- Antibody: Proteins naturally produced by the immune system to identify and help remove potentially harmful pathogens. Novel therapies may take advantage of the specific targeting capacities antibodies have to bind to bacteria and inactivate them in a variety of ways.
- Virulence inhibitor: Molecules that work by disarming pathogens, preventing and neutralizing their harmful effects (such as bacterial toxins), or weakening bacterial defenses to help patients’ immune systems overcome infections.
- Peptide immunomodulator: Part of most organisms’ innate immune response. They modulate the immune system to enhance its response to the infection.
- Lysin: Derived from bacteriophages (viruses that infect bacteria) that target and break up bacterial cell wall architecture.
- Probiotic: Live microorganisms that help maintain and restore populations of beneficial bacteria in the human gut. The administration of broad spectrum antibiotics often indiscriminately kills gut bacteria, increasing the possibility of side effects and colonization by harmful bacteria. Administering probiotics alongside antibiotics may help alleviate these risks. In addition, probiotics may help in the treatment of challenging infections such as C. difficile.
- Vaccine: Agents that stimulate the body’s immune system to recognize and destroy pathogens, such as bacteria, protecting the patient from infection. Vaccines typically contain inactivated disease-causing pathogens or components that resemble them.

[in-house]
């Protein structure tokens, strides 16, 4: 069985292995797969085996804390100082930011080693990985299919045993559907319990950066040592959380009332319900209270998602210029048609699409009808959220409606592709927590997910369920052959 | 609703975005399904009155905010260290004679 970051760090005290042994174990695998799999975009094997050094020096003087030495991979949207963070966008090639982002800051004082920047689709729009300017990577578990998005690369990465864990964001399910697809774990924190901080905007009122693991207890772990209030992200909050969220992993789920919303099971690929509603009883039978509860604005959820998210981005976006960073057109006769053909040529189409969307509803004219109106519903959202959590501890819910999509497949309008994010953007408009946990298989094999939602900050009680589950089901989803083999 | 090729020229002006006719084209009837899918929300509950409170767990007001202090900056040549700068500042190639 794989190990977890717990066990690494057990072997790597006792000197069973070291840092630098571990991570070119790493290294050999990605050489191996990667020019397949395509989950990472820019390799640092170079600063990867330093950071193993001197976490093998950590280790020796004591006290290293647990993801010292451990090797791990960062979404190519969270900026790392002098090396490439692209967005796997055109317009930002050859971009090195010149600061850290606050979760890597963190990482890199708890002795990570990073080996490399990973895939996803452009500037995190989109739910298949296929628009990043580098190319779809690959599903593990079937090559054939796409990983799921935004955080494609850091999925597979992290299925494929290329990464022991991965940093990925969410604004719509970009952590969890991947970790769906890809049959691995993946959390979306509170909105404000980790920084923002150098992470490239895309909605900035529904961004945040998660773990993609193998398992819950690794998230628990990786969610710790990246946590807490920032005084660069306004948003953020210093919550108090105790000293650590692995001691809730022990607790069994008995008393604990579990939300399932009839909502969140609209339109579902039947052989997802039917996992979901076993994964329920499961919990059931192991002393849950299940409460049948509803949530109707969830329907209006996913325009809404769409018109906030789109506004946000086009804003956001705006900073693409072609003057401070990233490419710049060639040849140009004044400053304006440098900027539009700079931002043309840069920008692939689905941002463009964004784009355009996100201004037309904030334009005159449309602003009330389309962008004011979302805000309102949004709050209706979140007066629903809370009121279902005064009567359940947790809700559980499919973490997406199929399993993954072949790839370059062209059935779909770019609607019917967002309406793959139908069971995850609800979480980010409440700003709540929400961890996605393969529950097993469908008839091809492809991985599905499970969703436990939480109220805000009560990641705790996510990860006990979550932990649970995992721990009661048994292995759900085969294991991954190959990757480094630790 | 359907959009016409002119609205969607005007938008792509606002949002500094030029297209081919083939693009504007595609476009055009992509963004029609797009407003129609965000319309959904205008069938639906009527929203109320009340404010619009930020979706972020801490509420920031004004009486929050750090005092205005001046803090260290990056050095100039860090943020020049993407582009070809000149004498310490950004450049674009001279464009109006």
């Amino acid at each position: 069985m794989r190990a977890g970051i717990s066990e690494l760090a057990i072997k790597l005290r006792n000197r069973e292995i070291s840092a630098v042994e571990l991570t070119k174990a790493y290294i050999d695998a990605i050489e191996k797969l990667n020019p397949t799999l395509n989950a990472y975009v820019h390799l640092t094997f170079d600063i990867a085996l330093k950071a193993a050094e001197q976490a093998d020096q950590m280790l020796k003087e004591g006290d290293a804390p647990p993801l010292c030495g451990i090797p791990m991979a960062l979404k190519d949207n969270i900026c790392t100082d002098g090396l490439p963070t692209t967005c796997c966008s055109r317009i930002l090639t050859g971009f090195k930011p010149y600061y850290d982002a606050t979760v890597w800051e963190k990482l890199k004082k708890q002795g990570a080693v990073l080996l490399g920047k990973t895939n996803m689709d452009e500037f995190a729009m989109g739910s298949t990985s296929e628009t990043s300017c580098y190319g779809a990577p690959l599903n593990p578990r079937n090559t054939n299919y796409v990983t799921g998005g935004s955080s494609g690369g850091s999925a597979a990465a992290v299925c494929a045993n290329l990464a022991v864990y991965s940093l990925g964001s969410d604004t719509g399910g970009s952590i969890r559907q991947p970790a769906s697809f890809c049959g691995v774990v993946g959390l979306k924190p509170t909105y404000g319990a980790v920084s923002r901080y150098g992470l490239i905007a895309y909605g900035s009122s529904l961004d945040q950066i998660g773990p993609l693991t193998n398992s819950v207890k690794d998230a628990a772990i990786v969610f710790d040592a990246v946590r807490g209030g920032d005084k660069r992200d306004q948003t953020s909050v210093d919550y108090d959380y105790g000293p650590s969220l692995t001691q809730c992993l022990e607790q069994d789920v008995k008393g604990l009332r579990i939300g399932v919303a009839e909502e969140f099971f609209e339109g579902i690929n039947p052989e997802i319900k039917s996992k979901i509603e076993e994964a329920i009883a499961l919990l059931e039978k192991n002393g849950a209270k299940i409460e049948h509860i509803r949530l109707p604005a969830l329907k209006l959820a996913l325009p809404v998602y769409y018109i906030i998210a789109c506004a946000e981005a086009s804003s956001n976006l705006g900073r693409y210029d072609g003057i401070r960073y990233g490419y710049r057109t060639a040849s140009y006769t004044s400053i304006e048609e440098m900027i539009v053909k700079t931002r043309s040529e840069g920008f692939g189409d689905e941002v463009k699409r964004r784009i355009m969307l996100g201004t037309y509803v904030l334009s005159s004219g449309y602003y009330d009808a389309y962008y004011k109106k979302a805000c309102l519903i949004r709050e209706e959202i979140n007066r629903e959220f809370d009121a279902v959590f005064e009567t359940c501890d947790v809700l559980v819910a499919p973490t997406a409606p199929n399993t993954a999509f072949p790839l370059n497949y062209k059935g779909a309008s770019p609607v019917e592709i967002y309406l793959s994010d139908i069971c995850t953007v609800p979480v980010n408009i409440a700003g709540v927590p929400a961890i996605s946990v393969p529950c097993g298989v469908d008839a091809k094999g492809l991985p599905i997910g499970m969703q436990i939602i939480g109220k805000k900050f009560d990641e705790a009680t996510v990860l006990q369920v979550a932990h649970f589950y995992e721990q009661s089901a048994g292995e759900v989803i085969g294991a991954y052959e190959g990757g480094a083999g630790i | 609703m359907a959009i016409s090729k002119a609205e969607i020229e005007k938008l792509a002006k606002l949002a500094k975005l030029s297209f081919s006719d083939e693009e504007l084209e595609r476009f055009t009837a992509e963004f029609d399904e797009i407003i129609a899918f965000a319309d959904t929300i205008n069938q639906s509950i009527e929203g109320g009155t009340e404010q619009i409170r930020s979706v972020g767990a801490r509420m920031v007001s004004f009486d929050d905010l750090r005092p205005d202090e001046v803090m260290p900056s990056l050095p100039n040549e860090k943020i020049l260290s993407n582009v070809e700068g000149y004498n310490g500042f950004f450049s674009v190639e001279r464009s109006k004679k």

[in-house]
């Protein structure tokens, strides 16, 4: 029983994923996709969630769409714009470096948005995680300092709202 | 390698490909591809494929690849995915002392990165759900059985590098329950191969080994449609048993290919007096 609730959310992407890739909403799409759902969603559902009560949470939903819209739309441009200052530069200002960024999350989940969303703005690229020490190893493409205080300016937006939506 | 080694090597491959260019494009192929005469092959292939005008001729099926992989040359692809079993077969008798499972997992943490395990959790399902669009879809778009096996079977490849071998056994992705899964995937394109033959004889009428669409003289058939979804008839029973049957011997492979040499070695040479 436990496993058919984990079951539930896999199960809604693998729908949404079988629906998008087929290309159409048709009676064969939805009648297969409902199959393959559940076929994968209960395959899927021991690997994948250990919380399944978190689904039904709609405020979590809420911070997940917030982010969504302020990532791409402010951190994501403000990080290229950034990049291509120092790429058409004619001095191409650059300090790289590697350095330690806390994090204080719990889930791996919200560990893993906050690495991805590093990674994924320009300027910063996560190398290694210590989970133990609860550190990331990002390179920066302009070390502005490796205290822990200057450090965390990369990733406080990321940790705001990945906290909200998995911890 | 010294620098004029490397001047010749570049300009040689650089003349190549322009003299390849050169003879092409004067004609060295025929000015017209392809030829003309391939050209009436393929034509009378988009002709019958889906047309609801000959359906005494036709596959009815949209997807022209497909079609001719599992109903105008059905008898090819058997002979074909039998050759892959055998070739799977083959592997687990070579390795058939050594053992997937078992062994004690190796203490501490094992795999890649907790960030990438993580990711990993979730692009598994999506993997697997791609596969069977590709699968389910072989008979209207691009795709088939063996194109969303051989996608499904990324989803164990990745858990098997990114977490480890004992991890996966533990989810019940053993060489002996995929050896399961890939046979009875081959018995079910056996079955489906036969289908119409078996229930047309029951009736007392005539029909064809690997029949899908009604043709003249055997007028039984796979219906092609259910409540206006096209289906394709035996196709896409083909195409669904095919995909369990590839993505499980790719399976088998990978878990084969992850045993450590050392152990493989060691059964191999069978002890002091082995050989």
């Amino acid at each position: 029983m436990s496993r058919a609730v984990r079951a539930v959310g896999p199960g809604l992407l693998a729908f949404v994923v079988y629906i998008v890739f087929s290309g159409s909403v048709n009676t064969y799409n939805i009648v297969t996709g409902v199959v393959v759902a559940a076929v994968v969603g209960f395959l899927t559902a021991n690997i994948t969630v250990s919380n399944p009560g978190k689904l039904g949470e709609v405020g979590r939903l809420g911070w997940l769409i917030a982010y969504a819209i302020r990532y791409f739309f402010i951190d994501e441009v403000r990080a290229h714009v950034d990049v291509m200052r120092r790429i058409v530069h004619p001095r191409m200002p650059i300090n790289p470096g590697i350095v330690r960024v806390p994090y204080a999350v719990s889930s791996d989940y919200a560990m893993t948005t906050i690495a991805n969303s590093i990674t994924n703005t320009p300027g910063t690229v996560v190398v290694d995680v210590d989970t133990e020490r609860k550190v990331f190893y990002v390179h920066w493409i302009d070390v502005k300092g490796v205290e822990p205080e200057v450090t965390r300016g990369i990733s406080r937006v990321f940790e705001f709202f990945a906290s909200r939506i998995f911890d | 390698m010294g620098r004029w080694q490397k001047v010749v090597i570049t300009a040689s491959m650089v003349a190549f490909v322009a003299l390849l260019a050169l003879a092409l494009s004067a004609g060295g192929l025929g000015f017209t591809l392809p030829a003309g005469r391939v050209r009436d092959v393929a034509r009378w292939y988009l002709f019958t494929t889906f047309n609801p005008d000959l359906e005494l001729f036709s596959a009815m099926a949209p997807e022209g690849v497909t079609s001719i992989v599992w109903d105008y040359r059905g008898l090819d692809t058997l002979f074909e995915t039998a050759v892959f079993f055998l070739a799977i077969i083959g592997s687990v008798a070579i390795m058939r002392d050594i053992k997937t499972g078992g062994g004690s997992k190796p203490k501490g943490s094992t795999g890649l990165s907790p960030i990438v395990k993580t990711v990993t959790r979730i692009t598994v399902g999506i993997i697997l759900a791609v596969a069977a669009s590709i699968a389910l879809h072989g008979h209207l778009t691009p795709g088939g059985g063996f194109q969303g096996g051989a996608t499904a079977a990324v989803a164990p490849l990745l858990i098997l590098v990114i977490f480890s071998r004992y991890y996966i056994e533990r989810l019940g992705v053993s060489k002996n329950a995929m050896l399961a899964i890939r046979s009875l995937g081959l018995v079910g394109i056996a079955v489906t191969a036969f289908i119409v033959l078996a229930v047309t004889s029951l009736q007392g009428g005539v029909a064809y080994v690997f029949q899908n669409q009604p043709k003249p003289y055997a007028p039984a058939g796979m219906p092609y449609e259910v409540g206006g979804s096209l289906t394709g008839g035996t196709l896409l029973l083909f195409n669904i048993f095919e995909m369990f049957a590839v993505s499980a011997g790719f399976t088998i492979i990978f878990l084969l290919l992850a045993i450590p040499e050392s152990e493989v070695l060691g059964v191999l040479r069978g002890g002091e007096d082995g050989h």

An initial list of nontraditional products in clinical development was provided by Citeline Inc.’s Pharmaprojects pipeline drug intelligence service.
The pipeline includes nontraditional products intended to treat or prevent serious infections that act systemically but excludes locally acting drugs such as topical, ophthalmic, and inhaled products. It does not include new indications or different formulations of previously approved products, or products used to treat Helicobacter pylori, biothreat pathogens, or mycobacterial infections such as tuberculosis and Mycobacterium avium complex.
Also included in the pipeline are products targeting C. difficile infections, many of which act locally in the intestines. C. difficile is often the consequence of systemic antibiotic use, and, while these bacteria are not yet widely resistant to antibiotics, the Centers for Disease Control and Prevention considers this pathogen an urgent threat. Thousands of Americans contract the illness each year, and an estimated 15,000 die as a result.
Pew supplemented the data provided by Citeline with other public information—specifically, trials registered in clinicaltrials.gov, articles published in the scientific literature or trade press, and company communications. Pew also works with external experts who advise on selection criteria and accuracy of information. This pipeline focuses on drug candidates under development for the U.S. market.
This pipeline will be updated biannually, beginning in March 2017. To submit additions, updates, or comments, please contact [email protected].
America’s Overdose Crisis
Sign up for our five-email course explaining the overdose crisis in America, the state of treatment access, and ways to improve care
Tracking the Pipeline of Antibiotics in Development
The World Is Running Out of Antibiotics
Analyses of global antibiotic pipeline show insufficient drugs in development to meet growing threat of resistance